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Suncor Energy Inc.’s chief executive says Indigenous ownership of the Trans Mountain expansion might help blunt opposition to the contentious pipeline project.

Several First Nations groups have floated the idea of buying an ownership stake in the project since Ottawa announced it would acquire the existing line for $4.5-billion and finance the expansion, an extraordinary bid to salvage the plan and shore up investor confidence in Canada’s downtrodden oil patch.

An Indigenous man raises a drum above his head as he and others are silhouetted while singing during a protest against the Kinder Morgan Trans Mountain pipeline expansion in Vancouver on Tuesday, May 29, 2018.

DARRYL DYCK/CP

Oil sands giant Suncor last year partnered with two Indigenous groups in Fort McMurray, Alta., selling a 49-per-cent stake in an oil-storage facility to the Fort McKay and Mikisew Cree First Nations. To fund the deal, the groups raised $545-million in the biggest-ever First Nations-led bond issue.

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Suncor CEO Steve Williams said the partnership has worked well and that Indigenous ownership in Trans Mountain could complement engagement efforts undertaken by proponent Kinder Morgan Inc. The company had touted benefit agreements with 43 First Nations along the route from Edmonton to Burnaby, B.C., before it sold the project last month.

“There were already significant engagements from Kinder Morgan with First Nations along the pipeline route, so I strongly suspect that part of the solution will be some Indigenous ownership and partnership in the line,” Mr. Williams told reporters on Wednesday in Calgary.

Suncor and others say Trans Mountain would vastly expand the oil industry’s ability to export crude to global markets, easing shipping constraints that have weighed on prices for heavy oil sands crude and severely crimped oil-rich Alberta’s finances.

But the $7.4-billion project faces opposition in the courts and protests from some Indigenous groups and municipalities on the British Columbia coast, home to an export terminal that would see a seven-fold increase in oil-tanker traffic from the pipeline expansion.

Ottawa agreed to buy the existing 300,000-barrel-a-day (b/d) line last month after Kinder Morgan balked at proceeding with the expansion, and the Trudeau Liberals have signalled an openness to Indigenous investment in the plan.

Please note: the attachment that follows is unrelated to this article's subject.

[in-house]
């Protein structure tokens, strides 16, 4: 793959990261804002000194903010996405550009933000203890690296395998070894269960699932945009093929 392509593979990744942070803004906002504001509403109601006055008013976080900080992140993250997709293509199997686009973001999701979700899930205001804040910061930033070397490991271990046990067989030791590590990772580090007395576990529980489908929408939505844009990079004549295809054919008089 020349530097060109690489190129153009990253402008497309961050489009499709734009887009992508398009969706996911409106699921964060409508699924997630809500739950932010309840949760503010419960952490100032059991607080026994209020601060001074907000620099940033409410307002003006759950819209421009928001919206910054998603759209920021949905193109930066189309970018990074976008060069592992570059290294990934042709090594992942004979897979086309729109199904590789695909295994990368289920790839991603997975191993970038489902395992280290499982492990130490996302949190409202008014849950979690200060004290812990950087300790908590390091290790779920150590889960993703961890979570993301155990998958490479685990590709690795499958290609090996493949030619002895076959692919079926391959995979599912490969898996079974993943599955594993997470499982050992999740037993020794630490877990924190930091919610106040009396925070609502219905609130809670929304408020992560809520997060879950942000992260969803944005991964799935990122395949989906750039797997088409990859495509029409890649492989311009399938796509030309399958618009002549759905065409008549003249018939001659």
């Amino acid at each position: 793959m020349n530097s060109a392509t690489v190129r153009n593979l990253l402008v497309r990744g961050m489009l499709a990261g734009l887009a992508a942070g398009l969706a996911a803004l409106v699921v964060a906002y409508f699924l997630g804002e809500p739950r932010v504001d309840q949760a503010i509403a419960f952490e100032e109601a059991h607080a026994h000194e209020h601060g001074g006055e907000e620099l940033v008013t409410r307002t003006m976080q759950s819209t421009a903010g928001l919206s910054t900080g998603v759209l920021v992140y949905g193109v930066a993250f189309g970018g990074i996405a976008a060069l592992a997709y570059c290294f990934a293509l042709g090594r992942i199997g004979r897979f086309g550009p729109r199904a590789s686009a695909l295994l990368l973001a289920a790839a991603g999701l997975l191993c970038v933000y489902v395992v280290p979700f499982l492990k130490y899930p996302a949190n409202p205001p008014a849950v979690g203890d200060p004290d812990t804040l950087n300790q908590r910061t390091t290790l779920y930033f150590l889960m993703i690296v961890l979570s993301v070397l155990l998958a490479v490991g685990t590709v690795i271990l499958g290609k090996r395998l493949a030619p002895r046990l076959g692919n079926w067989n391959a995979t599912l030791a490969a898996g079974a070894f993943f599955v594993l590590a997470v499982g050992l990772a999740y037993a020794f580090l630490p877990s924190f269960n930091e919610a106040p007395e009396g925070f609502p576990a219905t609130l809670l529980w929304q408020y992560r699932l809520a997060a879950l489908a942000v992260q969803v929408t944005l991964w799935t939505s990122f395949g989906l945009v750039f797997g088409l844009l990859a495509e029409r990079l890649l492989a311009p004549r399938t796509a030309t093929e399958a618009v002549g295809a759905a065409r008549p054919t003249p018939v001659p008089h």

Prime Minister Justin Trudeau met on Tuesday in B.C. with members of the Indigenous Advisory and Monitoring Committee, which called for an oversight role for First Nations in the pipeline. Committee chair Ernie Crey said Mr. Trudeau is willing to discuss the approach.

Finance Minister Bill Morneau has said pension funds are also interested in potentially acquiring some or all of the expansion, which would nearly triple capacity, to 890,000 b/d.

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Still, investment bankers and energy-industry executives have cautioned that would-be buyers are likely to steer clear until the project is closer to completion.

Among those that have expressed an interest is Athabasca Chipewyan First Nation Chief Allan Adam, also a director of the Athabasca Tribal Council, which represents five regional First Nations.

Mr. Adam did not return a phone call and e-mail message on Wednesday. In April, he told the CBC: “We want to be owners of a pipeline.” It marked a sudden turnabout for a man who famously toured with rocker Neil Young and environmentalist David Suzuki in the 2014 “Honour the Treaties” tour, which helped support First Nations legal battles against oil sands expansion.

Trans Mountain must still overcome a federal court challenge that revolves around Indigenous rights and title. And the project also faces rising costs as delays mount.

Mr. Trudeau was criticized over Tuesday’s private meeting with First Nations leaders who support the project.

However, opposition to the expansion is far from unanimous, said Ron Quintal, president of the Athabasca River Métis, which represents five communities in the region.

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The energy industry should welcome more investment in projects that affect First Nation lands, he said. “I mean real ownership,” he said.

“By having equity and ownership, you get a stake and say in how a project is going to be developed.”

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